Debating on making the move to full suspension. Right now I have a Trek Xcal 8 hard tail and as I gain more confidence on the trail im starting to feel its not gonna hold up.
Cant really afford to buy a full suspension upfront. So looking at maybe financing. Just looking for recommendations on full suspension bikes and dealers that finance
One of the reasons im looking at upgrading is that ive been having troubles with broken spokes. On 3 different ocassions now ive broken spokes this season. Getting sick of bringing it in to the shop as i dont have a wheel truing machine.
Is this because im riding the bike too hard or does is it just happen over time? The bikes not even 2 years old
Depends on your trail preference. I find HT’s are hard on the chain stays, hubs and rims especially on rooty sections and square landings.
Wise words from a living legend @adventurer Save your back, go FS”.
Whatever you do don’t try and cheap out on a dual suspension, save your money you’re going to want at least a couple of thousand dollaroos. If you are seriously mountain biking you will regret a cheap new bike from cheap components and wheels that break and suspension that is crappy and not worth the cost of servicing if it is serviceable at all.
You can pick up higher quality bikes that are a bit older on the used market for a decent price but it is buyer beware. Worn drivetrains, roasted brakes that have never been bled, pads rotors, seized pivot bearings, suspension that has never been serviced could have you in for $$$ trying to get it running properly.
Yeh if i go new im looking in the 3000-4000 range not sure about used.
As much as I want a FS like immediatley lol. Someone made a goodpoint about financing. If i cant afford it I prob shouldn’t get it lol. So ill prob start putting some money aside. Maybe next season or get a good deal end of this season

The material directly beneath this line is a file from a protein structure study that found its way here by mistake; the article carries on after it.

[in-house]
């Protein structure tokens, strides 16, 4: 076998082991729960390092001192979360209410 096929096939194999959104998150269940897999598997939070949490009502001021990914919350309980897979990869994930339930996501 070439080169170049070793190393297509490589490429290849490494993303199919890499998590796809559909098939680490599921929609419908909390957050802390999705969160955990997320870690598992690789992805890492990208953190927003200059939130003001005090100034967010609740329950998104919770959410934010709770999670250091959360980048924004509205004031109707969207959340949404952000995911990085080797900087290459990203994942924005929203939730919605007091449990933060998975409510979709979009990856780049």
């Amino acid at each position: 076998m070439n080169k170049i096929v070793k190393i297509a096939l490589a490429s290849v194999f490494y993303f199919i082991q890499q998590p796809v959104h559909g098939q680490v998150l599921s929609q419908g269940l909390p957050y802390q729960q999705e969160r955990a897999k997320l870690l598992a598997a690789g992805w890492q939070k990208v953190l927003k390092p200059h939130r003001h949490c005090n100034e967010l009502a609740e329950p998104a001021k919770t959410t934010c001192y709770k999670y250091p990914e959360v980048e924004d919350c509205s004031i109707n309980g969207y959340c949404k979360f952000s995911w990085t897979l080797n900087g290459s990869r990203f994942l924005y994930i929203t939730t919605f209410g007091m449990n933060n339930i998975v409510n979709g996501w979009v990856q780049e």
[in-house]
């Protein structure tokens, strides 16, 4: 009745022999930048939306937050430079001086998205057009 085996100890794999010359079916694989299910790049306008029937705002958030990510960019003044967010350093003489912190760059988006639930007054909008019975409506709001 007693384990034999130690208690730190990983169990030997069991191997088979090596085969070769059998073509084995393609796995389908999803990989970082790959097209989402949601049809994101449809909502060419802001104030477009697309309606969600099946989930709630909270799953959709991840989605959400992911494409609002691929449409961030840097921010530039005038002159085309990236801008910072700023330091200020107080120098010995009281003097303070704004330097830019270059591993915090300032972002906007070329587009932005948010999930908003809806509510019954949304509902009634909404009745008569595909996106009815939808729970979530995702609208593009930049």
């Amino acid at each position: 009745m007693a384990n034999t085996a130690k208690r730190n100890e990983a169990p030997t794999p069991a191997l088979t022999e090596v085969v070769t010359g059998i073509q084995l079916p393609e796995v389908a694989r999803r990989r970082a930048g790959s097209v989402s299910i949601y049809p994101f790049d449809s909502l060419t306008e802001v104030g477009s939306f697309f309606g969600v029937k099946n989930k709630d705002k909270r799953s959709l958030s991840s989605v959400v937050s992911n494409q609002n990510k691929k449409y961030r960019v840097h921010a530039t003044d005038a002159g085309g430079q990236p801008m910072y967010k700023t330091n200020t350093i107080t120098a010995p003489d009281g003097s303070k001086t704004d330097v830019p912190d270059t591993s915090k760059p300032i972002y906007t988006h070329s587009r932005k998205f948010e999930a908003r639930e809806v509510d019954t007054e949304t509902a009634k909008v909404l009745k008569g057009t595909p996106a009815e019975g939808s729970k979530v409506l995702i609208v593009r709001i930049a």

As for the spokes, sounds like the wheel just needs to be rebuilt with all new spokes. Some wheels can’t handle the abuse. Had this issue on a CX bike. Rebuilt the wheel and never had a spoke issue again. Hard tails can certaintly handle some abuse. I used to race DH with them when I was a teenager. Having said that, full suspension is the best thing in the bike world. Look on the used market and you’ll find something.
Also most shop finance through Financit(https://www.financeit.io/). Go online and get approved, then start shopping around! Don’t spend less than $2500 on a new full suspension bike.
Broken spokes by itself isn’t a reason to go to full suspension. You could just rebuild your wheels or get a new wheelset. Upgrading wheels is something that can make a big difference to a bike’s performance. In my experience stock wheels don’t usually last more than a couple of years on my bikes, although I’m heavy, and ride hard without a lot of finesse. You could be outriding your wheels though. I think the X-calibers are more XC bikes, and not meant for brutal riding, so if you’re jumping, dropping, and riding rough terrain, then you may be doing more than the bike was intended for. One issue I get every once in a while is bending my derailleur hanger and then catching my derailleur on the spokes, which wears my rear wheel spokes. The front wheel takes a lot of abuse running into objects, especially if you side load it. Wheels can lose their spoke tension and then are prone to breaking spokes. Just tensioning up your wheels may keep them running. Rebuilding your wheel with stronger spokes (heavier gauge) may give it some more strength (while adding a bit of weight), but your rims are still narrow XC rims, so the rims will still be a weak point for hard riding. A stronger performance wheelset could give you better strength and may even save you weight. Like anything else, though you get what you pay for though. A performance wheelset could easily be $1000 new. I’ve found some good buys on eBay and Kijiji though. On my 26’ers I replaced my wheels with Mavic Crossmax ST. Never bent a rim or broke a spoke, and kept spoke tension with these, but did break hubs every once in a while. Currently running Mavic XA-35 wheels. So far so good with these.